If you’re arrested or detained in Fort Collins and the police ask to search your phone, say no. Here’s why.
You Have Rights
It’s rare to find yourself in a situation where you don’t have your cell phone on you these days, so it would only make sense that it would be nearby if you’ve been pulled over, stopped or arrested. No doubt, on that phone is a plethora of information about you and your life, including texts, photos, search histories and more. These things could, possibly, implicate you in something criminal and you could be convicted based on the information on your phone.
Lucky for us all, the Fourth Amendment of the Constitution places limits on how, when, and why Colorado police can search our things. This means that if Fort Collins police accessed your cell phone data without a warrant or other legal permission first, a strong criminal defense attorney will, most likely, be able to get a judge to rule that any evidence found on your phone is not admissible.
Warrants are Typically Needed to Search a Cell Phone
The Supreme Court maintains that police do have the right to pat-down or search suspects in custody. This is in order to prevent destruction of evidence and ensure the safety of everyone involved. This means that they may take possession of everything on your person, including cell phones. However, just because they have it does not mean they can search it. You are not required to let them do that.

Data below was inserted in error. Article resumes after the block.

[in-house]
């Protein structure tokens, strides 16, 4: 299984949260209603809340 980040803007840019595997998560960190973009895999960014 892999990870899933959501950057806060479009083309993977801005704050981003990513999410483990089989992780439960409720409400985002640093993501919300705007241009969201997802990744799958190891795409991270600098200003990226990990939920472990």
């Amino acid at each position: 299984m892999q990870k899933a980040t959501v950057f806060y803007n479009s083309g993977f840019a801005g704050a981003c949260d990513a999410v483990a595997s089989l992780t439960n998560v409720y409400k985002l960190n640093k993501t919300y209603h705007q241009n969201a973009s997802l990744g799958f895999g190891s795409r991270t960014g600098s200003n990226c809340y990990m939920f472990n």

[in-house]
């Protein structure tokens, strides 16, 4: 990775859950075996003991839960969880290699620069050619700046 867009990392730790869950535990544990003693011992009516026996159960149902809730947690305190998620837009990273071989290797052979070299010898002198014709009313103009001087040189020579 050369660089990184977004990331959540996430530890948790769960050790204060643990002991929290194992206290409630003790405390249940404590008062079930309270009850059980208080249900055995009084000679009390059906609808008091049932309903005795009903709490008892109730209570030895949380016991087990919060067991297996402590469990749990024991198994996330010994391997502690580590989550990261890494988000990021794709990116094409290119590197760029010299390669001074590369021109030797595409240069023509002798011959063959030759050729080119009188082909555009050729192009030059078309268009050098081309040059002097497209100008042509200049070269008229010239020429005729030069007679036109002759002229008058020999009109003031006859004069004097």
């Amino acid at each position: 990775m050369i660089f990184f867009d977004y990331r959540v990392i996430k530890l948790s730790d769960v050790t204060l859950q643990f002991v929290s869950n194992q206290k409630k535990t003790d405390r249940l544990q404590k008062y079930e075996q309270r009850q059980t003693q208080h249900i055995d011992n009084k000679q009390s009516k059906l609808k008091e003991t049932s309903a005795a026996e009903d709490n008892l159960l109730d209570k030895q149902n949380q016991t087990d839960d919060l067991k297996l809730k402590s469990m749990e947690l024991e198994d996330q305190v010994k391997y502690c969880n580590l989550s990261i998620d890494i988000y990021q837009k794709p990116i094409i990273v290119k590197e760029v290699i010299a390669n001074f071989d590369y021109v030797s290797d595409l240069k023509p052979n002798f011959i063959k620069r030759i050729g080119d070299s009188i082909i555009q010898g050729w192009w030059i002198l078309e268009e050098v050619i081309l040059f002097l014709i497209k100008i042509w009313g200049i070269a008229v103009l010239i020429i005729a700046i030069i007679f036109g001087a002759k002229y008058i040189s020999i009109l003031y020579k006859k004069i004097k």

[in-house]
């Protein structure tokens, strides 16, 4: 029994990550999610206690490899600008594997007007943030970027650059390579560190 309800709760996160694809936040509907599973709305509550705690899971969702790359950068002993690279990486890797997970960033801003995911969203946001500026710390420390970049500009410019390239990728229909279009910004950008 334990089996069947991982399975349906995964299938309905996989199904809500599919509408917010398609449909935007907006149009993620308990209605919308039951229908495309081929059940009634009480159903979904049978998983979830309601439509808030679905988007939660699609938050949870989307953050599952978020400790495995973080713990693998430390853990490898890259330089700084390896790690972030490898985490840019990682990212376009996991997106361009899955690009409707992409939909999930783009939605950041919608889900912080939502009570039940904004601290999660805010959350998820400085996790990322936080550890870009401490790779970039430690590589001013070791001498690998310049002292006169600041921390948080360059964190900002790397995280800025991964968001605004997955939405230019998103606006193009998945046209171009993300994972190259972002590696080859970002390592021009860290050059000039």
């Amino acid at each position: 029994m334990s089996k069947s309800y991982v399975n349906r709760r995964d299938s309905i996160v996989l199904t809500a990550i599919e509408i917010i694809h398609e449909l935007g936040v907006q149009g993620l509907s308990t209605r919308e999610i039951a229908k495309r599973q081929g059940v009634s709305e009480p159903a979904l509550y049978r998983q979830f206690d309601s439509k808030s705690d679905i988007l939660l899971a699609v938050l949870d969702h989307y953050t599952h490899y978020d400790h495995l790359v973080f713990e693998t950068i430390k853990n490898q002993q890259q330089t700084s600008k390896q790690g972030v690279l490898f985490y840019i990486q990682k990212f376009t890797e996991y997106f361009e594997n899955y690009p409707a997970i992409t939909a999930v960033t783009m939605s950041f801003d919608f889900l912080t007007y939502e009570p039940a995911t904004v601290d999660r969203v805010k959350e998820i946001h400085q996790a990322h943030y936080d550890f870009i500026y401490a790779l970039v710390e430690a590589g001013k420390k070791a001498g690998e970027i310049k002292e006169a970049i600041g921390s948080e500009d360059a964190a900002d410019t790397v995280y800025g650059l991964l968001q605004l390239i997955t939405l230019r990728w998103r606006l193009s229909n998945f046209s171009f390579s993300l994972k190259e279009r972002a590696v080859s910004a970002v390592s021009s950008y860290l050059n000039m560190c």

Per the opinion authored by Chief Justice John Roberts, the Court denied an argument that the officers safety justifies warrantless phone searches because, “once an officer has secured a phone and eliminated any potential physical threats…, data on the phone can endanger no one.”
Even When There is a Warrant, It’s Not a Free-For-All
When police or prosecutors request a Fort Collins judge issues a search warrant, they have to give a specific reason they’re asking, why a search warrant would be necessary, and an explanation of what they’re specifically looking for. For example, if they obtain a search warrant for your home stating they are looking for assault weapons, they can’t be looking through your medicine cabinets and jewelry boxes.
The Colorado Supreme Court has placed similar limits on cell phone warrants, ruling that it violates the Fourth Amendment if a warrant or search reaches beyond information pertinent to the alleged offense.
Consent Means They Don’t Need a Warrant
If you are detained in Fort Collins and the police ask to search your cell phone, tell them no. If you consent, you are giving them explicit permission to go through the phone and a warrant isn’t required.
In agreeing to let the police search your phone, you’ve waived your right to challenge any legal and constitutional validity of that search. This could also remove your ability to challenge admissibility of anything criminal they find in the search.
Instead of agreeing to letting them search your phone, contact a top criminal defense attorney in Fort Collins as soon as possible. We’re here to protect your rights and keep you from making mistakes that could hinder your fight against criminal charges. Contact Schwartz Waible & Esser today to find out your rights.